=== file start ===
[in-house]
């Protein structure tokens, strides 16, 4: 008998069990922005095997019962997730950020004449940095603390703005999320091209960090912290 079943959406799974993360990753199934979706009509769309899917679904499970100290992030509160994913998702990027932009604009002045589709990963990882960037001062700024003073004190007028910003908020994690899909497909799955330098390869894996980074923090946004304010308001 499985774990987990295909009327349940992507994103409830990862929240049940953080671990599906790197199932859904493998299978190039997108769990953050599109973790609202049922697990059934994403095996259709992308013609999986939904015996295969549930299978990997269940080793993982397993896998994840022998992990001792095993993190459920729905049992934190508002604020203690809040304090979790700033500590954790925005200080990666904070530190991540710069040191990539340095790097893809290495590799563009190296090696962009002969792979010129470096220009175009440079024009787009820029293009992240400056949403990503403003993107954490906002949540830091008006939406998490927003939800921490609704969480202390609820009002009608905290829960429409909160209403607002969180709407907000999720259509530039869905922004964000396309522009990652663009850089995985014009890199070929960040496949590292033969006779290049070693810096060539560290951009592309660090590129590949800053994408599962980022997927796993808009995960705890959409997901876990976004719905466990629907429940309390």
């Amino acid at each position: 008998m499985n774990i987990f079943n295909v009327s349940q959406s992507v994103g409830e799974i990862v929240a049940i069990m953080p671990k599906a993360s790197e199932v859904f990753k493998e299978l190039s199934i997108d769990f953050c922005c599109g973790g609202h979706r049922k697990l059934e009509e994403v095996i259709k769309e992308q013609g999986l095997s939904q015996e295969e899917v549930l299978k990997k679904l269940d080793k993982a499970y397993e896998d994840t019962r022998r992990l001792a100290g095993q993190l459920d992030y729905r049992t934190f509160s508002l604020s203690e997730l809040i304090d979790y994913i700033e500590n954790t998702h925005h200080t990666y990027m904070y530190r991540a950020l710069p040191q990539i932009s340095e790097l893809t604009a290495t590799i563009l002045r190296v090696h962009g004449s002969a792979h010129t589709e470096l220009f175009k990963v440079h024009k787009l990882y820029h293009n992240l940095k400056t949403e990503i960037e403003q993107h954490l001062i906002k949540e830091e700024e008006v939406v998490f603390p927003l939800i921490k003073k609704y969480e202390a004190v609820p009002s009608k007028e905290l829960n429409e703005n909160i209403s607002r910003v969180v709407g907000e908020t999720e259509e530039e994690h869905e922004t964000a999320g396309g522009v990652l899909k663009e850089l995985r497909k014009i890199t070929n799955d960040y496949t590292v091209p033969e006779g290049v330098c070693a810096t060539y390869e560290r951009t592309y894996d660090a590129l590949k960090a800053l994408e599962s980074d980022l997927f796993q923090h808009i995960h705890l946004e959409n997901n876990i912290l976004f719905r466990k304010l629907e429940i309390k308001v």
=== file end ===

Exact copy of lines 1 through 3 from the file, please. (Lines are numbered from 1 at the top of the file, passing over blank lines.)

[in-house]
């Protein structure tokens, strides 16, 4: 008998069990922005095997019962997730950020004449940095603390703005999320091209960090912290 079943959406799974993360990753199934979706009509769309899917679904499970100290992030509160994913998702990027932009604009002045589709990963990882960037001062700024003073004190007028910003908020994690899909497909799955330098390869894996980074923090946004304010308001 499985774990987990295909009327349940992507994103409830990862929240049940953080671990599906790197199932859904493998299978190039997108769990953050599109973790609202049922697990059934994403095996259709992308013609999986939904015996295969549930299978990997269940080793993982397993896998994840022998992990001792095993993190459920729905049992934190508002604020203690809040304090979790700033500590954790925005200080990666904070530190991540710069040191990539340095790097893809290495590799563009190296090696962009002969792979010129470096220009175009440079024009787009820029293009992240400056949403990503403003993107954490906002949540830091008006939406998490927003939800921490609704969480202390609820009002009608905290829960429409909160209403607002969180709407907000999720259509530039869905922004964000396309522009990652663009850089995985014009890199070929960040496949590292033969006779290049070693810096060539560290951009592309660090590129590949800053994408599962980022997927796993808009995960705890959409997901876990976004719905466990629907429940309390």
């Amino acid at each position: 008998m499985n774990i987990f079943n295909v009327s349940q959406s992507v994103g409830e799974i990862v929240a049940i069990m953080p671990k599906a993360s790197e199932v859904f990753k493998e299978l190039s199934i997108d769990f953050c922005c599109g973790g609202h979706r049922k697990l059934e009509e994403v095996i259709k769309e992308q013609g999986l095997s939904q015996e295969e899917v549930l299978k990997k679904l269940d080793k993982a499970y397993e896998d994840t019962r022998r992990l001792a100290g095993q993190l459920d992030y729905r049992t934190f509160s508002l604020s203690e997730l809040i304090d979790y994913i700033e500590n954790t998702h925005h200080t990666y990027m904070y530190r991540a950020l710069p040191q990539i932009s340095e790097l893809t604009a290495t590799i563009l002045r190296v090696h962009g004449s002969a792979h010129t589709e470096l220009f175009k990963v440079h024009k787009l990882y820029h293009n992240l940095k400056t949403e990503i960037e403003q993107h954490l001062i906002k949540e830091e700024e008006v939406v998490f603390p927003l939800i921490k003073k609704y969480e202390a004190v609820p009002s009608k007028e905290l829960n429409e703005n909160i209403s607002r910003v969180v709407g907000e908020t999720e259509e530039e994690h869905e922004t964000a999320g396309g522009v990652l899909k663009e850089l995985r497909k014009i890199t070929n799955d960040y496949t590292v091209p033969e006779g290049v330098c070693a810096t060539y390869e560290r951009t592309y894996d660090a590129l590949k960090a800053l994408e599962s980074d980022l997927f796993q923090h808009i995960h705890l946004e959409n997901n876990i912290l976004f719905r466990k304010l629907e429940i309390k308001v």